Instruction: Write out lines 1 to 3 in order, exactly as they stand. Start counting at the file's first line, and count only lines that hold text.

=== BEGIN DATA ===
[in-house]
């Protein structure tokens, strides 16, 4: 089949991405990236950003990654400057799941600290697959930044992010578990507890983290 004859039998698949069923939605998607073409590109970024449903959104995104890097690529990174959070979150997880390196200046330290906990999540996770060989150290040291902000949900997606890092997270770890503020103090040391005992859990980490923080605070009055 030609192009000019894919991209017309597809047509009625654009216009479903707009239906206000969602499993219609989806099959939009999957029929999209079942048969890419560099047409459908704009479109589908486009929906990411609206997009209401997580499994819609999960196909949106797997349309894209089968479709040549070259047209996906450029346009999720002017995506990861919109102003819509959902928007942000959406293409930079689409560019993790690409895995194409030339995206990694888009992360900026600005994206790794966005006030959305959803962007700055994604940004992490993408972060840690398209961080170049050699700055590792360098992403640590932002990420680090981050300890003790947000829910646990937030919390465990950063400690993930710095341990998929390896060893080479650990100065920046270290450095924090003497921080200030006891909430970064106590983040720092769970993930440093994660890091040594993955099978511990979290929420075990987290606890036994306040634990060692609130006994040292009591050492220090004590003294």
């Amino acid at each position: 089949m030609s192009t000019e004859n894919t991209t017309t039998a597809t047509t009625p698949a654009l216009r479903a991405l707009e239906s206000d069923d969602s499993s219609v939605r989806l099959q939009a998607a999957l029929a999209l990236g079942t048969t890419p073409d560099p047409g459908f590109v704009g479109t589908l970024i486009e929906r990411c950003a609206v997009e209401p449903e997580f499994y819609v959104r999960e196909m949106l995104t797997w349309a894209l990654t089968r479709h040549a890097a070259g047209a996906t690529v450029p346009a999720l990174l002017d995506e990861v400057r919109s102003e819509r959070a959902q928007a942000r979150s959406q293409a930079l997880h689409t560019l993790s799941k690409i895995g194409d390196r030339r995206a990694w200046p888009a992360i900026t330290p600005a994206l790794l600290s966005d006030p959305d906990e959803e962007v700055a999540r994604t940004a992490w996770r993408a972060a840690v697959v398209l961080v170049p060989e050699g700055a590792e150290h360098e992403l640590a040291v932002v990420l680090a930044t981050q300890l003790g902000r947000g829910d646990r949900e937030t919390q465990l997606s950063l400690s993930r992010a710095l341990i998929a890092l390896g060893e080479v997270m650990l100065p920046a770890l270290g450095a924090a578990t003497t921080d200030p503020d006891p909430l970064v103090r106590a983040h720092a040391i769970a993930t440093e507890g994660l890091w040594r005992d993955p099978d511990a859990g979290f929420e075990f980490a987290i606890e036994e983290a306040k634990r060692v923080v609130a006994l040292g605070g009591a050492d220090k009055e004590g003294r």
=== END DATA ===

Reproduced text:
[in-house]
């Protein structure tokens, strides 16, 4: 089949991405990236950003990654400057799941600290697959930044992010578990507890983290 004859039998698949069923939605998607073409590109970024449903959104995104890097690529990174959070979150997880390196200046330290906990999540996770060989150290040291902000949900997606890092997270770890503020103090040391005992859990980490923080605070009055 030609192009000019894919991209017309597809047509009625654009216009479903707009239906206000969602499993219609989806099959939009999957029929999209079942048969890419560099047409459908704009479109589908486009929906990411609206997009209401997580499994819609999960196909949106797997349309894209089968479709040549070259047209996906450029346009999720002017995506990861919109102003819509959902928007942000959406293409930079689409560019993790690409895995194409030339995206990694888009992360900026600005994206790794966005006030959305959803962007700055994604940004992490993408972060840690398209961080170049050699700055590792360098992403640590932002990420680090981050300890003790947000829910646990937030919390465990950063400690993930710095341990998929390896060893080479650990100065920046270290450095924090003497921080200030006891909430970064106590983040720092769970993930440093994660890091040594993955099978511990979290929420075990987290606890036994306040634990060692609130006994040292009591050492220090004590003294």
């Amino acid at each position: 089949m030609s192009t000019e004859n894919t991209t017309t039998a597809t047509t009625p698949a654009l216009r479903a991405l707009e239906s206000d069923d969602s499993s219609v939605r989806l099959q939009a998607a999957l029929a999209l990236g079942t048969t890419p073409d560099p047409g459908f590109v704009g479109t589908l970024i486009e929906r990411c950003a609206v997009e209401p449903e997580f499994y819609v959104r999960e196909m949106l995104t797997w349309a894209l990654t089968r479709h040549a890097a070259g047209a996906t690529v450029p346009a999720l990174l002017d995506e990861v400057r919109s102003e819509r959070a959902q928007a942000r979150s959406q293409a930079l997880h689409t560019l993790s799941k690409i895995g194409d390196r030339r995206a990694w200046p888009a992360i900026t330290p600005a994206l790794l600290s966005d006030p959305d906990e959803e962007v700055a999540r994604t940004a992490w996770r993408a972060a840690v697959v398209l961080v170049p060989e050699g700055a590792e150290h360098e992403l640590a040291v932002v990420l680090a930044t981050q300890l003790g902000r947000g829910d646990r949900e937030t919390q465990l997606s950063l400690s993930r992010a710095l341990i998929a890092l390896g060893e080479v997270m650990l100065p920046a770890l270290g450095a924090a578990t003497t921080d200030p503020d006891p909430l970064v103090r106590a983040h720092a040391i769970a993930t440093e507890g994660l890091w040594r005992d993955p099978d511990a859990g979290f929420e075990f980490a987290i606890e036994e983290a306040k634990r060692v923080v609130a006994l040292g605070g009591a050492d220090k009055e004590g003294r």